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Researchers determined radiologic findings among humans with influenza A H7N9.
Rapidly progressive ground-glass opacities (GGOs), and consolidations with air bronchograms and interlobular septal thickening are found in patients with influenza A H7N9, according to a study published in the journal Radiology.
Chinese researchers sought to determine the radiologic findings in patients who have been diagnosed with avian-origin influenza A H7N9.
The study group comprised nine men and three women who underwent chest radiography and thin-section CT. The researchers assessed lesion patterns, distributions and changes in CT at follow-up. Imaging and clinical data were reviewed by two chest radiologists.
The results showed that all 12 patients exhibited GGOs. In addition, the researchers found: consolidations (in 11 patients), air bronchograms (in 11 patients), interlobular septal thickening (in 11 patients), centrilobular nodules (in seven patients), reticulations (in seven patients), cystic changes (in four patients), bronchial dilatation (in three patients), and subpleural linear opacities (in three patients).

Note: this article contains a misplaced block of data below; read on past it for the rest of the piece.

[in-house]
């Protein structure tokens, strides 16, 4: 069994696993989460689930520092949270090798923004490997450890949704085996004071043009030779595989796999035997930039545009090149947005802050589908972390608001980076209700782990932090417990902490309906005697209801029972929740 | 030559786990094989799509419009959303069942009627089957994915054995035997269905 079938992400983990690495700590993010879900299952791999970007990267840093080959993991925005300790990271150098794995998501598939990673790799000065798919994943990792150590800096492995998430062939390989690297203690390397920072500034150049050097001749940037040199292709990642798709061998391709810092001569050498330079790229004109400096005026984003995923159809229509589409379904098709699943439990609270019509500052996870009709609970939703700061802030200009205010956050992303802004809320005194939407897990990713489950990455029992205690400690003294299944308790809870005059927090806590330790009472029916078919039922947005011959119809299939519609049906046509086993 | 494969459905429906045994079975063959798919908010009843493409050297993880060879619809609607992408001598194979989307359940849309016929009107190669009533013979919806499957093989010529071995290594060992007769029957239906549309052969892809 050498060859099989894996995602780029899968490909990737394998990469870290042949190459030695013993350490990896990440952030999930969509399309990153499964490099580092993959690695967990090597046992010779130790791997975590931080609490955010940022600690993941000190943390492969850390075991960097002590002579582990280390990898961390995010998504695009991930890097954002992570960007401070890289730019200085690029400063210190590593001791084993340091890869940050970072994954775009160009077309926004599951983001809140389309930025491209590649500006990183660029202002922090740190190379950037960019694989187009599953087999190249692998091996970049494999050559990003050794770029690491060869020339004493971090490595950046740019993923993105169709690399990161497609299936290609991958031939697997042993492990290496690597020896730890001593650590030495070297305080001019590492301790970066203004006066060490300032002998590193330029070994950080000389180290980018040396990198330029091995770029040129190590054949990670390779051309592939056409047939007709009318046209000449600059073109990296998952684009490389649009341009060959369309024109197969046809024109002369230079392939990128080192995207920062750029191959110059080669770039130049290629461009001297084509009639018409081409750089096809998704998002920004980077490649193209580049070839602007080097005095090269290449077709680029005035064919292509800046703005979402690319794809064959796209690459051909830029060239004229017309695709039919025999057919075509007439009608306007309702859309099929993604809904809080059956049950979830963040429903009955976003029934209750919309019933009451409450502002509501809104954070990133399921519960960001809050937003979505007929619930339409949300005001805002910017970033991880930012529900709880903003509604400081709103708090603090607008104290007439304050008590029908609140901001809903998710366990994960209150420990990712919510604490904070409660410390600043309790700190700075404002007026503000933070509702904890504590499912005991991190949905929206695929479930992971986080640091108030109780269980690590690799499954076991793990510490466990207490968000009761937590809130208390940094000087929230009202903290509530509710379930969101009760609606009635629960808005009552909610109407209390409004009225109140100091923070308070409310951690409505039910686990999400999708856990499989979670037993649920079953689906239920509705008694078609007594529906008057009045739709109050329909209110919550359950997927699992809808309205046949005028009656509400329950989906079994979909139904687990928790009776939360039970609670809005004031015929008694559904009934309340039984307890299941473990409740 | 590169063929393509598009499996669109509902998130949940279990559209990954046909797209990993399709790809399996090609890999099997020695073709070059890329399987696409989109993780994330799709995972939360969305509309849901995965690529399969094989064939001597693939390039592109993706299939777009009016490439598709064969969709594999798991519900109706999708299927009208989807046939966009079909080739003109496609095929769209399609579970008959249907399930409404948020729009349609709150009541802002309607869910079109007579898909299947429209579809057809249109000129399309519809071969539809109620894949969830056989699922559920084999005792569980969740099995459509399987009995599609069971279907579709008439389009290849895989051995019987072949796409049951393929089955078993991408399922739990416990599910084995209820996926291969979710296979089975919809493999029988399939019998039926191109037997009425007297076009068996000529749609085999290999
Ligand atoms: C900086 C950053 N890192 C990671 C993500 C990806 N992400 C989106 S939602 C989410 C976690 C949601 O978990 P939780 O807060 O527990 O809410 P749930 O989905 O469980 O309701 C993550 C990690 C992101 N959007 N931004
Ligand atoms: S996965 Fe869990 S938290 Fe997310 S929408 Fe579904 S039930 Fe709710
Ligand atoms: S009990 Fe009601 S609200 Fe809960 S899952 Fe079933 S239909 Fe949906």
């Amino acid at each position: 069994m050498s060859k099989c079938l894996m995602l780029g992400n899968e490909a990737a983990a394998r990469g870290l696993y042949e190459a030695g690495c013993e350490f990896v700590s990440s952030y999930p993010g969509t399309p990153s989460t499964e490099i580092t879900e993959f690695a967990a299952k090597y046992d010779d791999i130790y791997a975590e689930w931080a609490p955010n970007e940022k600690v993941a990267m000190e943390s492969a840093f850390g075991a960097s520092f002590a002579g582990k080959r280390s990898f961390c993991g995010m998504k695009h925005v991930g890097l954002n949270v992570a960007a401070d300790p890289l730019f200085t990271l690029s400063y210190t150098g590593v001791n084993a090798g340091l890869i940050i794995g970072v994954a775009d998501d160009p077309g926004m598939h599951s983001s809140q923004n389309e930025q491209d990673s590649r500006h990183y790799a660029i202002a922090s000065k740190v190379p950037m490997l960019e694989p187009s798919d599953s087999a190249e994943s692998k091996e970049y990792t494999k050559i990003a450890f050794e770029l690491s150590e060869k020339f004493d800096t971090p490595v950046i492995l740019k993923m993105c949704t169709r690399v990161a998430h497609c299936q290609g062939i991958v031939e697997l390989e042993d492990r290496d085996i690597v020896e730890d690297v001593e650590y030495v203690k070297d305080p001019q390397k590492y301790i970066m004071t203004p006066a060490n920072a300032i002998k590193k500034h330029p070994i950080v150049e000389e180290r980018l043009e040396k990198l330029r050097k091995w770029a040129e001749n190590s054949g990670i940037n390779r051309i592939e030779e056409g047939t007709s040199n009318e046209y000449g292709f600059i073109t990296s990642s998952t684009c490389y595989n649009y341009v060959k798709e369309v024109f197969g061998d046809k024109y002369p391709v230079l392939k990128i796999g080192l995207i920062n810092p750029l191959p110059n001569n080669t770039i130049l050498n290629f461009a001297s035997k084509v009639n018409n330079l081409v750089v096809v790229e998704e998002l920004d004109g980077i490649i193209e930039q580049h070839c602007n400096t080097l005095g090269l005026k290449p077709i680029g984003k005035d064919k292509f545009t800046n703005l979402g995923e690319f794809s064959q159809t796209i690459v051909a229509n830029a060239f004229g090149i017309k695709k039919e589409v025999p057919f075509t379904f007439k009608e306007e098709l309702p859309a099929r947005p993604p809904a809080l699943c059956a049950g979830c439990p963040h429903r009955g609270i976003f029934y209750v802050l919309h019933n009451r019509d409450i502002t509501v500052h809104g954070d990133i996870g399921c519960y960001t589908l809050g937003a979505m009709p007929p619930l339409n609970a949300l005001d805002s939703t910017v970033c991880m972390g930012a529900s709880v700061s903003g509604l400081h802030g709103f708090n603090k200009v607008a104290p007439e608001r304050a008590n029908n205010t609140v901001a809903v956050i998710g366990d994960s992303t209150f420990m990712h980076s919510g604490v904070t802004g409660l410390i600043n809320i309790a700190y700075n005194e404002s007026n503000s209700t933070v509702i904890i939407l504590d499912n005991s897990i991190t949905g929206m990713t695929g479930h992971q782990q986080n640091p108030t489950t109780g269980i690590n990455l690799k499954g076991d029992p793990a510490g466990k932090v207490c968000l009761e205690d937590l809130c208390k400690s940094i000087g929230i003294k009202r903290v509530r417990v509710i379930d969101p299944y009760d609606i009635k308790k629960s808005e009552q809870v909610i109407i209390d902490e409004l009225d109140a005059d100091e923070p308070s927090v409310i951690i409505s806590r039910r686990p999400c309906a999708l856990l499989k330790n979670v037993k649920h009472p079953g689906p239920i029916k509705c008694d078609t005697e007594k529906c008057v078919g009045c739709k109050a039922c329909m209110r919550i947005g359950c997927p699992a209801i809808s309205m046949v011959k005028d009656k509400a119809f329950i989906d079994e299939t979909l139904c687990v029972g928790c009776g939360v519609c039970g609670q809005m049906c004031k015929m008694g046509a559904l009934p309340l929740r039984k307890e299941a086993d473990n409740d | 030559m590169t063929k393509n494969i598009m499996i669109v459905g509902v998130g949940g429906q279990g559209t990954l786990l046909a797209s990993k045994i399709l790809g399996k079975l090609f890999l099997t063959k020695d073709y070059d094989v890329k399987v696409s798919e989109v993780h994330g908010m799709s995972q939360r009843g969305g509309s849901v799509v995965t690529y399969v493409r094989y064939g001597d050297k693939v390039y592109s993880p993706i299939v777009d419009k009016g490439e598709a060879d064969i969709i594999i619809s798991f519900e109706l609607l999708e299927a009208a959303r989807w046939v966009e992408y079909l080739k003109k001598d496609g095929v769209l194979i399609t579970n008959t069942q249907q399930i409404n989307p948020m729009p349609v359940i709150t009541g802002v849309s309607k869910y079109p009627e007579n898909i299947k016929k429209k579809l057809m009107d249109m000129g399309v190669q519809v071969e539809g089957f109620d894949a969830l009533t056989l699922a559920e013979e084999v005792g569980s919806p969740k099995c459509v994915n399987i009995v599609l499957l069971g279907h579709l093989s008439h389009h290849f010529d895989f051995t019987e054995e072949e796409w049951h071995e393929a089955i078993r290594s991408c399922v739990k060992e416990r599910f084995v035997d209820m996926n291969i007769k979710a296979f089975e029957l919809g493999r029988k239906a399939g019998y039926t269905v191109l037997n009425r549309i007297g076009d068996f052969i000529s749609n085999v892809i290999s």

The lung lesions involved three or more lobes in all cases. In 11 patients, they were in the right lower lobe.
Of the 10 patients imaged in follow-up, three showed improvements in lesions while seven showed worsening.
The researchers concluded the main imaging findings in H7N9 pneumonia are rapidly-progressive GGOs and consolidations with air bronchograms and interlobular septal thickening, with right lower-lobe predominance. The severity of these findings is associated with the severity of the clinical presentation.